Education

#3 Reasons Why VR will Change Education in India

Education is one industry that needs disruption
#3 Reasons Why VR will Change Education in India
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CEO, I Love Mondays
5 min read
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What are the words that come to mind when you think of education in India? Rote learning, crowded classrooms and one-track academic goals? 

This is one industry that needs disruption. Education policy makers in India blame the huge population of this country and lack of quick scalability as the reasons why they cannot address the elephant in the room head-on.

Can This Change? Is This Changing?

I remember studying in an up-town school in Bengaluru with 110 kids in my class and just one teacher to handle us all. Yes, they handled us very well when it came to academic performance (expecting high marks) and uniformity (being uniform with not just what we wore but with our thinking too.)

Every industry, small or large, undergoes a revolution. The good news is that finally, education is undergoing a major revolution in India.

I have been working as an Educational Entrepreneur for 7 years now. I have met teens across the country, global school leaders and decision makers, and everyone agrees on one thing  — technology is the best, easiest and most cost-effective solution that can drive us to our own Ed-revolution. With Virtual Realty (VR) no longer being just a fancy concept, this reality is closer than we foresaw.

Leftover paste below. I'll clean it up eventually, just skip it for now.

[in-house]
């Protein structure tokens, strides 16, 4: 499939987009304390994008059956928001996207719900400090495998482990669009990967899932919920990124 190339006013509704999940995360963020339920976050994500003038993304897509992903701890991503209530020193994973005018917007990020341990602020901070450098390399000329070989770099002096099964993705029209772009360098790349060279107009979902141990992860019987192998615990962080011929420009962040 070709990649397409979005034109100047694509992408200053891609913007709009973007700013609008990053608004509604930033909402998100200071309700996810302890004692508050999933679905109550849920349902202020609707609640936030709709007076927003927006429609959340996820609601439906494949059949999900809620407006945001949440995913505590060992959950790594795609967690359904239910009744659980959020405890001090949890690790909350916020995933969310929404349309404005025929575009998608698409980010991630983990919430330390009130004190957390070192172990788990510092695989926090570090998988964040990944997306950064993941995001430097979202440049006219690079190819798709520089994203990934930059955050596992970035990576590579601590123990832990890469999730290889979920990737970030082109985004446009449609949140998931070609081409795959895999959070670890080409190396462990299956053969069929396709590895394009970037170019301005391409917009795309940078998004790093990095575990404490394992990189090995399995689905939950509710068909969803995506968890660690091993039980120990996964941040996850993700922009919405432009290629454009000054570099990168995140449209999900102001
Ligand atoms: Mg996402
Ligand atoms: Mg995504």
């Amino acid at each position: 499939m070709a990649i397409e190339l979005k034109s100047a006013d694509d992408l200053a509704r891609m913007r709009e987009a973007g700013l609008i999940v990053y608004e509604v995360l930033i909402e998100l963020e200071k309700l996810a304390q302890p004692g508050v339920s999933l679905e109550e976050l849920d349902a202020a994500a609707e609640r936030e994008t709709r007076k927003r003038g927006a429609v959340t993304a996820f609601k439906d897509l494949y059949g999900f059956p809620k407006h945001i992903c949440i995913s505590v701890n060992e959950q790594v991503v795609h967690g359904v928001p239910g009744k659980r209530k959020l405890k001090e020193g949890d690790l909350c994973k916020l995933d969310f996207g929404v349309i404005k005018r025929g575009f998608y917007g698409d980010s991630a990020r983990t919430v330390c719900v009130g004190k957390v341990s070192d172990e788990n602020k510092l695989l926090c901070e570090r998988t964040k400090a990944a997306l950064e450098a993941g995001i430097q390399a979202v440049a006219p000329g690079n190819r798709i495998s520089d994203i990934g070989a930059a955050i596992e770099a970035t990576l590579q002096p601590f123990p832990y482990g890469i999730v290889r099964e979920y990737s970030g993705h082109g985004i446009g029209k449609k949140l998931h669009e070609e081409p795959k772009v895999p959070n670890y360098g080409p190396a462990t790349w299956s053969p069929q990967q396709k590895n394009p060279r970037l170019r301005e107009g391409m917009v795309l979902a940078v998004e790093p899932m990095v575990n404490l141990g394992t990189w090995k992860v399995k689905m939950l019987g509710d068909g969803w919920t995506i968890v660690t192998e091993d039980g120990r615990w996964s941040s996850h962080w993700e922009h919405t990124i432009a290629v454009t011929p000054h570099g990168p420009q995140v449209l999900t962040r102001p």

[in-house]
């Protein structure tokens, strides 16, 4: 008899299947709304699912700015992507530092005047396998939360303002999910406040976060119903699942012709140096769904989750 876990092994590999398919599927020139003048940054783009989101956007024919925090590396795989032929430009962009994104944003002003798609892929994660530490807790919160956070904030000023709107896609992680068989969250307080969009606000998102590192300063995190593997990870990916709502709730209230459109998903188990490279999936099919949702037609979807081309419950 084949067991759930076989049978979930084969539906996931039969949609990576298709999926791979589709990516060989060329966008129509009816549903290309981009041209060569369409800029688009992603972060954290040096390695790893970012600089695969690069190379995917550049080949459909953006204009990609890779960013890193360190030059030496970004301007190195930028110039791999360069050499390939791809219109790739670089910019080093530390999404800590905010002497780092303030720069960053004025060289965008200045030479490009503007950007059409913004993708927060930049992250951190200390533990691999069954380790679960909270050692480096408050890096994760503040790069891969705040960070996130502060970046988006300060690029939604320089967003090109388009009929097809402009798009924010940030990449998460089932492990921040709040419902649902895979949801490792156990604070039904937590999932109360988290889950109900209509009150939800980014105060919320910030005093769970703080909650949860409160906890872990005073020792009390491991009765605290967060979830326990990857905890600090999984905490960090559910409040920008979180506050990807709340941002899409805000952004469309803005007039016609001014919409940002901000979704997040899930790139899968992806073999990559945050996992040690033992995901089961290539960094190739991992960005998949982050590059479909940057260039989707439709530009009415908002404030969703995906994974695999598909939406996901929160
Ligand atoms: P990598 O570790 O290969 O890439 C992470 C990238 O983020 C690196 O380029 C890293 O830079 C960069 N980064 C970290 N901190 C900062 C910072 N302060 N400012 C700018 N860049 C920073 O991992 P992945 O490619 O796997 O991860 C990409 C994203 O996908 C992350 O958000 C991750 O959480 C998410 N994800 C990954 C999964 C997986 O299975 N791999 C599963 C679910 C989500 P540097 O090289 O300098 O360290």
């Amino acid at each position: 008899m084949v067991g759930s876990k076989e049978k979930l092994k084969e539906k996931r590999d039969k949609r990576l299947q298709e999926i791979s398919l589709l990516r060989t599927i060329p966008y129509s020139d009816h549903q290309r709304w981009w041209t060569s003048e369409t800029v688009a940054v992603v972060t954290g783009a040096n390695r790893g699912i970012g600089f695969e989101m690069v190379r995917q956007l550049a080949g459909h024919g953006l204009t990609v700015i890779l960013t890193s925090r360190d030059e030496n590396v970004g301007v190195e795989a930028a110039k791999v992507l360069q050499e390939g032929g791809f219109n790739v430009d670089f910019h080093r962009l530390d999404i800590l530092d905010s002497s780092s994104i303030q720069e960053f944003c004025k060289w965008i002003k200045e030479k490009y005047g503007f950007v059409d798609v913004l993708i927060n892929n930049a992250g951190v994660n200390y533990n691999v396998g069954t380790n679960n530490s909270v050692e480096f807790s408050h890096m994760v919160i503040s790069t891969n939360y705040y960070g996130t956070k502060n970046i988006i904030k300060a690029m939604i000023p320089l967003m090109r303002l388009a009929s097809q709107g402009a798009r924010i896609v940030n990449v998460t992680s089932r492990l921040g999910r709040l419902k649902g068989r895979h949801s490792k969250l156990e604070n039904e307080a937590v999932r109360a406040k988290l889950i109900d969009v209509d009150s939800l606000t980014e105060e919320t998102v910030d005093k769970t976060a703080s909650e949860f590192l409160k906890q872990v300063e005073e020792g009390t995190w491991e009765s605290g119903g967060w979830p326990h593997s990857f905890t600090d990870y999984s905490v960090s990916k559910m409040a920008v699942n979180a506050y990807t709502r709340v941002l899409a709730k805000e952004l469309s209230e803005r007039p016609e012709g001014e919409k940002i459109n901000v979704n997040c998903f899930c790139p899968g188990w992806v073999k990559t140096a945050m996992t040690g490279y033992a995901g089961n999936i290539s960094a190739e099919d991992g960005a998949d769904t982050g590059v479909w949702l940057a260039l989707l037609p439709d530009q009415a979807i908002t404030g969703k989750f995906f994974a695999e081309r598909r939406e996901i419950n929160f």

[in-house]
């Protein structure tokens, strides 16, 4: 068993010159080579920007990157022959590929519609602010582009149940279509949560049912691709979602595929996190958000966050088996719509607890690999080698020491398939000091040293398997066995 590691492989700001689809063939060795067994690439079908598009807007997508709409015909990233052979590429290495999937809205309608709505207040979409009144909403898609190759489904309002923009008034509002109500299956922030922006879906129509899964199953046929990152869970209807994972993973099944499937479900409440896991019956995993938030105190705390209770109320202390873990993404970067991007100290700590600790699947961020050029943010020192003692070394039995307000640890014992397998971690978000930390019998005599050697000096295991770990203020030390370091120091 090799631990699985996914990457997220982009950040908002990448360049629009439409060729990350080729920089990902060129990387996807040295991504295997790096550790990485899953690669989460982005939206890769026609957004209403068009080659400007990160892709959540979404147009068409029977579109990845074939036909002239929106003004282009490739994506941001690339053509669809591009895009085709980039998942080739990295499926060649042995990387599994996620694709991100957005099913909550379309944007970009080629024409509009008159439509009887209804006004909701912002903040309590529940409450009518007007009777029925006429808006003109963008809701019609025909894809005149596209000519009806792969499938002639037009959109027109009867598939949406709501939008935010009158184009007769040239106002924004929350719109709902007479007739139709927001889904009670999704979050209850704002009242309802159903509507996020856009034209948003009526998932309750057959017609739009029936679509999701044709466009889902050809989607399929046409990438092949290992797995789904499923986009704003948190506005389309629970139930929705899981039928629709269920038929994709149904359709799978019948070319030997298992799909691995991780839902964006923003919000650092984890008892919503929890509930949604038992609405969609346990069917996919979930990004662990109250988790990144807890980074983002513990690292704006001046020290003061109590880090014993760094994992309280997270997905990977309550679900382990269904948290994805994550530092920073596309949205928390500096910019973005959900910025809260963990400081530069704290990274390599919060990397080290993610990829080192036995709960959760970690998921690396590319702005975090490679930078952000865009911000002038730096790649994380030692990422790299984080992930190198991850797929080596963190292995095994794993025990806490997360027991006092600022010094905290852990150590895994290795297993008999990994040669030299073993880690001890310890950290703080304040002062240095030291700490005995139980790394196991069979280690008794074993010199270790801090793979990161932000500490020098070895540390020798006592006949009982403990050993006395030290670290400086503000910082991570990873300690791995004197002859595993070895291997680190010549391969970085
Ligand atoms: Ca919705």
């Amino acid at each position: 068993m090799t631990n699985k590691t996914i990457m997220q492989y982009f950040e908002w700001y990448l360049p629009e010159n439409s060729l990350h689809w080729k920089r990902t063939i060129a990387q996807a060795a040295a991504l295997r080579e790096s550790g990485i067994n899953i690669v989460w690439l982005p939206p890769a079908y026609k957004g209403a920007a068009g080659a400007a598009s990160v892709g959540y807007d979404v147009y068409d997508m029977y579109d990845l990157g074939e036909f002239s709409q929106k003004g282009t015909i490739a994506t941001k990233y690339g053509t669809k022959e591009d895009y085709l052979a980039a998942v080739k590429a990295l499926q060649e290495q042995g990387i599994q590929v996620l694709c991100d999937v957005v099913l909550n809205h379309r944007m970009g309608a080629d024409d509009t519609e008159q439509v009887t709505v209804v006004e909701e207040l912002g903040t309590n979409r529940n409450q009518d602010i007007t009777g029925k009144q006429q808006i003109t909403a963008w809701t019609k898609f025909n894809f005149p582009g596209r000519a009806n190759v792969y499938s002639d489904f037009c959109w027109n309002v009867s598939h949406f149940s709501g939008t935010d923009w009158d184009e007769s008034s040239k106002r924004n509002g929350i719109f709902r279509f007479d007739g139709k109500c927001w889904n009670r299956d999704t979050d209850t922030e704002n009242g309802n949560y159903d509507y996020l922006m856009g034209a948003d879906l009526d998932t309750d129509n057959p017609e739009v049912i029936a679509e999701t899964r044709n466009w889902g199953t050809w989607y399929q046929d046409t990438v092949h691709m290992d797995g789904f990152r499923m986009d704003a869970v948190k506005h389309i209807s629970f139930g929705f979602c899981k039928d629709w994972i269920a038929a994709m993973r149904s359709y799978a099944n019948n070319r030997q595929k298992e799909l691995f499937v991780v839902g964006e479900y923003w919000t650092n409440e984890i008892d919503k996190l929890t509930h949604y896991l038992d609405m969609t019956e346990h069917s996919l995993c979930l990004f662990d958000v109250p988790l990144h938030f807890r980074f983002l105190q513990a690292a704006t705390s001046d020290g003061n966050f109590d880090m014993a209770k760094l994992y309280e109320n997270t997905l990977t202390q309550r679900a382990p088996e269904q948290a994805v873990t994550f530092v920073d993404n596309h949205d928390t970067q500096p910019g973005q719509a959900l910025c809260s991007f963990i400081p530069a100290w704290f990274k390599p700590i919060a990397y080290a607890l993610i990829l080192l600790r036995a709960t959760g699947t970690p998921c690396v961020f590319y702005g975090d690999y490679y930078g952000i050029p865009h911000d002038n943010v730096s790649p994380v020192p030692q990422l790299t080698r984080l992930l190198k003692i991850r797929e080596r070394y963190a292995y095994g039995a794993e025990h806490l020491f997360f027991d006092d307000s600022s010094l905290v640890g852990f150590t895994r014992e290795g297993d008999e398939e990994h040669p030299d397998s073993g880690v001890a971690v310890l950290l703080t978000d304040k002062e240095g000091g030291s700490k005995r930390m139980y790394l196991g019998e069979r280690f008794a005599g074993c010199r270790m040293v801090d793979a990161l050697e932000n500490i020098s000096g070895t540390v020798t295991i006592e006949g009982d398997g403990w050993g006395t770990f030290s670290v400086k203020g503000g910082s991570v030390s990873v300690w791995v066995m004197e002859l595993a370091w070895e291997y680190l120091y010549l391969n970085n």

Here are three reasons why VR is changing the way we learn in India.

#1: Large Ccale Impact

Learning = studying; Learning = attending a lecture; Learning = remembering definitions and facts. Phew! Horrific, right? 

Fortunately, we are moving out of this school of thought into what really works – real learning. Even old-school textbook publishers like S. Chand are now exploring digital resources.

We can envision 100 great teachers delivering experiential learning in a classroom. How about 10,000 teachers delivering the same quality?

47.8% of India’s population is below the age of 21 years and to cater to this student population, we have 15,00,000 plus schools. These is a huge number, so how do you scale effectively? Make VR your new best friend.

For example , you can use VR to get a teenager to experience a bypass surgery at Narayana Hrudayala!

I have personally seen many schools across states and educational boards being very receptive to using VR content for their students to break down complex concepts, or to get a glimpse of NASA, ISRO, Silicon Valley, a music studio or education travel. Even career choices across the country can be sorted using VR. Schools like Bangalore International School, Stonehill and Kunskapskolan are using them in their classrooms in interesting ways.

#2: Immersive/Holistic Experience